In March, after a decade and a half as brew master at King Street’s A1A Aleworks, Doug Murr brewed his last beer for the popular restaurant and tap house. And this summer (if all goes according to plan) Doug’s opening the doors at Dog Rose Brewing Company.
It’s a bold move to venture into the world of sole proprietorship. There is a laundry list of variables – many out of one’s control. But it isn’t the first time Doug has allowed lady luck to have a say in a big decision. And given his track record of success in such matters, there’s no reason to believe he isn’t still playing with a hot hand.
Case-in-point: Doug’s arrival in St. Augustine was the result of a coin flip. He’d already decided to leave Atlanta, where’d been living in years prior, and the decision came down to the two sides of a coin – Asheville, North Carolina was heads and St. Augustine, Florida tails.
Tails it was and by January of 2002, Doug – who’d long worked in bars and restaurants – was heading up the brewing process at A1A. He was happy, but not quite satisfied. “You always want to do something that’s going to be your own,” Doug says of his decision to leave A1A in early 2016.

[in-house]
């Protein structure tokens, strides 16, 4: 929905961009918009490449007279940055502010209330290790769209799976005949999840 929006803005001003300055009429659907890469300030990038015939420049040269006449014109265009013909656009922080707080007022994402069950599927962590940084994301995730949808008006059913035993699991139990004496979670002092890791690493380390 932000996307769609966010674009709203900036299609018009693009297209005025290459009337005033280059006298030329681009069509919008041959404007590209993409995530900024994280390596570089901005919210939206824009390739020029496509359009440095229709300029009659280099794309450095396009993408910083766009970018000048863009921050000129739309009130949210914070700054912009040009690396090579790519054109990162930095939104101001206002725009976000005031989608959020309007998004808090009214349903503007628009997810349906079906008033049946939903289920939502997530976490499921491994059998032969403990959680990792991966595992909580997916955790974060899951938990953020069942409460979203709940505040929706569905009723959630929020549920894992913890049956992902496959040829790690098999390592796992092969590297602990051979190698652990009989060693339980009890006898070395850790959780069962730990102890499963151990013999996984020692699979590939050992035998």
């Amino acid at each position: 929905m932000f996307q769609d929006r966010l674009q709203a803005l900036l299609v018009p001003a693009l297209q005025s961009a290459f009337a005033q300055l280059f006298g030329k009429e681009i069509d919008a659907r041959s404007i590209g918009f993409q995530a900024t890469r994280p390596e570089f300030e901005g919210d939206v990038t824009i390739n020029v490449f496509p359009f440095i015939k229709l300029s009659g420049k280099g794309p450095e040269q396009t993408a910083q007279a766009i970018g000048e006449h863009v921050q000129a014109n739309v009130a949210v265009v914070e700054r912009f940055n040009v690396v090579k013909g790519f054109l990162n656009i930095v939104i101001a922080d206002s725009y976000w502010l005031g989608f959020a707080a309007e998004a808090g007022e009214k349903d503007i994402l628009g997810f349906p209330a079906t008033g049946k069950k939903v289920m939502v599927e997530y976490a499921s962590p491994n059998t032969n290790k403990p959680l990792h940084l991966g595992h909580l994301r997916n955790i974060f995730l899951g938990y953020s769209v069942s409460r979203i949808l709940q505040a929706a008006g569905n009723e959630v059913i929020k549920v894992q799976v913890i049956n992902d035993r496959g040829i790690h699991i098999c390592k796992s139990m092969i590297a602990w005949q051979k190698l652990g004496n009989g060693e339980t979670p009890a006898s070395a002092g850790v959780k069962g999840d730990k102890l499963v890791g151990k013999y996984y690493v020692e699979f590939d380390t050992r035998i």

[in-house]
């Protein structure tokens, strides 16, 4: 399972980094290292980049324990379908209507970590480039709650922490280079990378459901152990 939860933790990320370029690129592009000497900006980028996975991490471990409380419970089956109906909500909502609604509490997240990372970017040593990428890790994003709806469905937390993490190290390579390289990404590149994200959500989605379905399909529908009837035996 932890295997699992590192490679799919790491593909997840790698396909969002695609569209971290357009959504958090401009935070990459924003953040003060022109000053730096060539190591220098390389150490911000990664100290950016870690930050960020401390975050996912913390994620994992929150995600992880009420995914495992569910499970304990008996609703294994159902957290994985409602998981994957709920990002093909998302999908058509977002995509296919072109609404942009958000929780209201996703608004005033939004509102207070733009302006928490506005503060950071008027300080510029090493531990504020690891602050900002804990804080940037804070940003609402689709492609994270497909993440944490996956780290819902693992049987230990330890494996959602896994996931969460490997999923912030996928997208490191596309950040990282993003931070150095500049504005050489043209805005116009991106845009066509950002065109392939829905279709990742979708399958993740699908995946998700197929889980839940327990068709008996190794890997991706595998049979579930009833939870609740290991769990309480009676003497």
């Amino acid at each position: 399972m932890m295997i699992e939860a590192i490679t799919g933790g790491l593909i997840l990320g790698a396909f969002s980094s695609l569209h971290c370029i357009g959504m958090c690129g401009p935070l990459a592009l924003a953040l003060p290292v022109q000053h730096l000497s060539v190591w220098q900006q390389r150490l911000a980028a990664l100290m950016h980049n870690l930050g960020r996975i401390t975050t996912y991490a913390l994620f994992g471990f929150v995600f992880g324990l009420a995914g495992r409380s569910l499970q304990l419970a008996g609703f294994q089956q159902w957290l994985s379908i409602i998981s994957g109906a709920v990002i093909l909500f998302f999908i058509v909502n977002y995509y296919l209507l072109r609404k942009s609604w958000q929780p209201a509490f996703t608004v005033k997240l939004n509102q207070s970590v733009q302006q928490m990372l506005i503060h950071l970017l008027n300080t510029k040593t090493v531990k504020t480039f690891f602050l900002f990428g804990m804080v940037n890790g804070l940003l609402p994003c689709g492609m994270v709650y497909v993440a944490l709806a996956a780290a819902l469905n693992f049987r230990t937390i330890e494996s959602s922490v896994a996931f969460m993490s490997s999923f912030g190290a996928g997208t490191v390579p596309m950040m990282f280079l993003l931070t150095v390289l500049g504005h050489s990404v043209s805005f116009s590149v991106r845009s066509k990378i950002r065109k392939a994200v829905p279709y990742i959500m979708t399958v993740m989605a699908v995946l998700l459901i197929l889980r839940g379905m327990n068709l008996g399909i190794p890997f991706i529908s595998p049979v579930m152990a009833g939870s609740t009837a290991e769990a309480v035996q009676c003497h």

Consistent with his past good fortune, Doug’s leaving A1A coincided with the restaurant giving up its adjacent brewing facility and selling off its brewing equipment. Knowing full well he intended to go out on his own, Doug jumped at the opportunity and acquired the familiar equipment at a decent price. “It kind of all fell into place,” Doug remembers.
Dog Rose Brewing Company – named after the Rosa Canina, a wild rose said to have medicinal properties – is just the latest addition to a neighborhood that has become one of the fastest developing in the city. “We are excited about being a part of Lincolnville,” Doug says. “There’s so much cool stuff happening over there. It’s so vibrant and welcoming. Our intention is to be this neighborhood’s bar – for the people who live here.”
Using the recipes and penchant for experimentation he cultivated at A1A, Doug is developing an entire suite of house ales and lagers, from staples like IPAs, Porters, and Ambers, to more idiosyncratic brews. “I’ve always liked to try things that may not seem to make sense at the time,” Doug says of his process for developing new beers. “I love to brew with different botanicals – whether it be peppercorns or cucumbers or different fruits. I like to stay ahead of the curve and experiment.” Doug is currently waiting on Federal approval to begin the brewing process, but he says he still plans on opening the doors to Dog Rose this summer – with or without his house brews at the ready. If history is any indication, everything else is likely fall into place from there.